None of that, however, is as easy as walking by a refugium and removing a handful of Chaeto taking the locked-up nutrients along with it. Plus, once you get a refugium growing it is difficult to mess up.
How A Refugium Works
The way this works is the excess food and fish waste in the tank eventually breaks down into excess nitrate and phosphate. These compounds are plant fertilizers that when combined with light, will promote algae growth.
Rather than growing pest algae in the display tank, the idea is to grow really easy to harvest macroalgae in an isolated filtration compartment called a refugium to consume those extra nutrients. In some cases, this can be so effective that a refugium is capable of stripping the water of near all traces of nutrients but that can easily be avoided.
We are going to skip a refugium for the Red Sea E170 and utilize a hang-on style refugium on the 40 breeder. There really isn't a super clean and easy way to add a refugium to the Red Sea all in one tank without reconfiguring the filtration and adding a sump down below.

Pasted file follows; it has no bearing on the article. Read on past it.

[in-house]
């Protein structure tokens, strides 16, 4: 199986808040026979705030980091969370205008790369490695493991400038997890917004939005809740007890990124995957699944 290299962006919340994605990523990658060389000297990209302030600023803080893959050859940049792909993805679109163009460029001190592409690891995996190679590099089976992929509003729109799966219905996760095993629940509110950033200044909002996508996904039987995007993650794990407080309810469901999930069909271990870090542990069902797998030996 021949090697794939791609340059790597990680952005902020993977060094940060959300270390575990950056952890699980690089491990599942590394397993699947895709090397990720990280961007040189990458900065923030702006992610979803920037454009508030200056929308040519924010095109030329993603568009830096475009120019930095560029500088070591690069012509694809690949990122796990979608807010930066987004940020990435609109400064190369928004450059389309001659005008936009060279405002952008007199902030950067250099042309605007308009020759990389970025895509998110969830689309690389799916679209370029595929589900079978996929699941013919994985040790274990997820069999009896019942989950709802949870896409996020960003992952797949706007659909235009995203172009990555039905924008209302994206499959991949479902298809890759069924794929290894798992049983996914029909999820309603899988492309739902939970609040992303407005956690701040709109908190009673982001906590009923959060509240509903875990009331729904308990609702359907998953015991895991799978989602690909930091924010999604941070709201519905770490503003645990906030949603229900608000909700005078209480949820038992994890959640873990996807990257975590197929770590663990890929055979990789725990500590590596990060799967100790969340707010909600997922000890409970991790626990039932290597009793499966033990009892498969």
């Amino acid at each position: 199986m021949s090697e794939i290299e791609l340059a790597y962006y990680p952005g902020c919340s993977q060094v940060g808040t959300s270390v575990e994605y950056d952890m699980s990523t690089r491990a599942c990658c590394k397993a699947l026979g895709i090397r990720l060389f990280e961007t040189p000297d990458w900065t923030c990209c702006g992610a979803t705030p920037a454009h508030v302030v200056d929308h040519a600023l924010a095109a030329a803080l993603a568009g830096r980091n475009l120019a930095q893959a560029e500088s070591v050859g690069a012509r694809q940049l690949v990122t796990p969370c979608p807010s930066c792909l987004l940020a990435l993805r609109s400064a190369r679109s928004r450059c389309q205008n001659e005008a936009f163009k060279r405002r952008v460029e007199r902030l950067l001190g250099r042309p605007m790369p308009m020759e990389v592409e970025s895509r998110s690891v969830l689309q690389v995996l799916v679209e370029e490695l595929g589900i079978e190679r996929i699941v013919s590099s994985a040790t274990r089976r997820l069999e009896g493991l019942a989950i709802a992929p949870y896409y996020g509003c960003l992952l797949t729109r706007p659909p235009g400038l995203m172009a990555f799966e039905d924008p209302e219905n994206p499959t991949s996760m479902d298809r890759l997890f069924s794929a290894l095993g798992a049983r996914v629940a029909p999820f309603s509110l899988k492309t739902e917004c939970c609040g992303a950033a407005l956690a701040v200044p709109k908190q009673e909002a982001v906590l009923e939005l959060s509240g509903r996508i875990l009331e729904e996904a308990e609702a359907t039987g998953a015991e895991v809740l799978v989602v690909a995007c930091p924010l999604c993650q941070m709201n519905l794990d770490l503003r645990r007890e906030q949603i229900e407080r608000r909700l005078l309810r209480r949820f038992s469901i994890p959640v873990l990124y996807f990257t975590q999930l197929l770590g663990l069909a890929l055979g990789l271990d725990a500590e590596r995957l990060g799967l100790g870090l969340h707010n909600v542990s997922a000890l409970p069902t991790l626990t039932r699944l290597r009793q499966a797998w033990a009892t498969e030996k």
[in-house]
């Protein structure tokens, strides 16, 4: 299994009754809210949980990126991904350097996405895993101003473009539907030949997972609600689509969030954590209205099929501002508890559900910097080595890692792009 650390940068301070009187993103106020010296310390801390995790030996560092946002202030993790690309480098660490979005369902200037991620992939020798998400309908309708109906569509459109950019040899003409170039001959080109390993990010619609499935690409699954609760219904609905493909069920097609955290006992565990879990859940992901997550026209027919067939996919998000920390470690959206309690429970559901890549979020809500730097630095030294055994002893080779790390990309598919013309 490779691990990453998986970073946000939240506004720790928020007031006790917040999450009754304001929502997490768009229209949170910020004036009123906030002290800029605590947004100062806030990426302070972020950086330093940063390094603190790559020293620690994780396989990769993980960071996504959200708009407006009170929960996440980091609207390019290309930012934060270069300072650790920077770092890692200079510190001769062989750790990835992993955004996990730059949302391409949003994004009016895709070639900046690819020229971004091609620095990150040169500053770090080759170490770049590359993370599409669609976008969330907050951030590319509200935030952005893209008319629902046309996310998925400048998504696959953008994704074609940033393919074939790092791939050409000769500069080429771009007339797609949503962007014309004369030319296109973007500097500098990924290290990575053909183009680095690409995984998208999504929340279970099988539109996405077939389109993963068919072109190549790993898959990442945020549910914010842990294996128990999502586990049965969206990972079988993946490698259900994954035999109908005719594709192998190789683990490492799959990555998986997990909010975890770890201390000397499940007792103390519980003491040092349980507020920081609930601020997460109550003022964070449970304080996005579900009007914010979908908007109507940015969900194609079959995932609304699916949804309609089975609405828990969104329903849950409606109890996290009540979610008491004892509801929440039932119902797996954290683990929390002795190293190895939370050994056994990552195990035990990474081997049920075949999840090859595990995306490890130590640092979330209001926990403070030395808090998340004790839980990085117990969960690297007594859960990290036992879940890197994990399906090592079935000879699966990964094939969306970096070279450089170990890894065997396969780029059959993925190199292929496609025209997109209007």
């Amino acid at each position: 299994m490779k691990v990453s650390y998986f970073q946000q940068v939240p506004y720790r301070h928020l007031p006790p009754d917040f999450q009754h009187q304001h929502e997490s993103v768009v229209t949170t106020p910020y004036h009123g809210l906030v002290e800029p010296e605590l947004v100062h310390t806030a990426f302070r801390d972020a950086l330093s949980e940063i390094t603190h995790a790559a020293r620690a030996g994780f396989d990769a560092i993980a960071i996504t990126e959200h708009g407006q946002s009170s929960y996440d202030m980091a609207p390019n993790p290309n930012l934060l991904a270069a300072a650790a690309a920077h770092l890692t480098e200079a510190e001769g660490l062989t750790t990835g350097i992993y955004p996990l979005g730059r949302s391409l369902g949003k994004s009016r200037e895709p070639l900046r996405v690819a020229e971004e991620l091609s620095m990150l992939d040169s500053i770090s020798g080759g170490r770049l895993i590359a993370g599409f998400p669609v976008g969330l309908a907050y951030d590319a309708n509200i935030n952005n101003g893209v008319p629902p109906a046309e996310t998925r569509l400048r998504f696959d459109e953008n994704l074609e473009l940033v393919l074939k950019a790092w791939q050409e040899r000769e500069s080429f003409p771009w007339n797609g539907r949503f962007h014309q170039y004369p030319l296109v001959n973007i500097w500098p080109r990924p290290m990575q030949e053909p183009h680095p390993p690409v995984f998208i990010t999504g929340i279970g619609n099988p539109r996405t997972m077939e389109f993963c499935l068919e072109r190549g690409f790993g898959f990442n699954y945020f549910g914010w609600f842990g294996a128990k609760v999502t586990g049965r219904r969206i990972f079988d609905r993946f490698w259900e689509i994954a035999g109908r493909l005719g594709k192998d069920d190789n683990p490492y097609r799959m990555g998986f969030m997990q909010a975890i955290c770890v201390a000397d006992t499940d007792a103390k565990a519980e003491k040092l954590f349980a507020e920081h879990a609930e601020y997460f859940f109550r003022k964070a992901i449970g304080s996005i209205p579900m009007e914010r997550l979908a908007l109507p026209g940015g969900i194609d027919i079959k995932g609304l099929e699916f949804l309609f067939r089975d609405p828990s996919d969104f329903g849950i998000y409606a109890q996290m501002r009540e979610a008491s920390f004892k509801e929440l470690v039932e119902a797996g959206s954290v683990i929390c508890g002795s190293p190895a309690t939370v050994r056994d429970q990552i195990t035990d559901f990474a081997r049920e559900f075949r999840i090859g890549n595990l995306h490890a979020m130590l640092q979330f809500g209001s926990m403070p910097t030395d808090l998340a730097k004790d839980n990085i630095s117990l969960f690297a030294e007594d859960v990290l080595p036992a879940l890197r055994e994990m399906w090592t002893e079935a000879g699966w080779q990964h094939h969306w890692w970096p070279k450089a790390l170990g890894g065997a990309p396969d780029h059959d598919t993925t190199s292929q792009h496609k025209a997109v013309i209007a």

The 40 breeder lends itself nicely to hang-on equipment like the CPR Aquafuge. Yes, we will agree hang-on gear is not all that attractive, it can be bulky and unsightly. With your first tank, the inside of the tank is more important than the outside. In other words, don’t focus on the form factor as much as the function. A refugium is going to drastically increase your success rate and really help you to get through the first 12 months.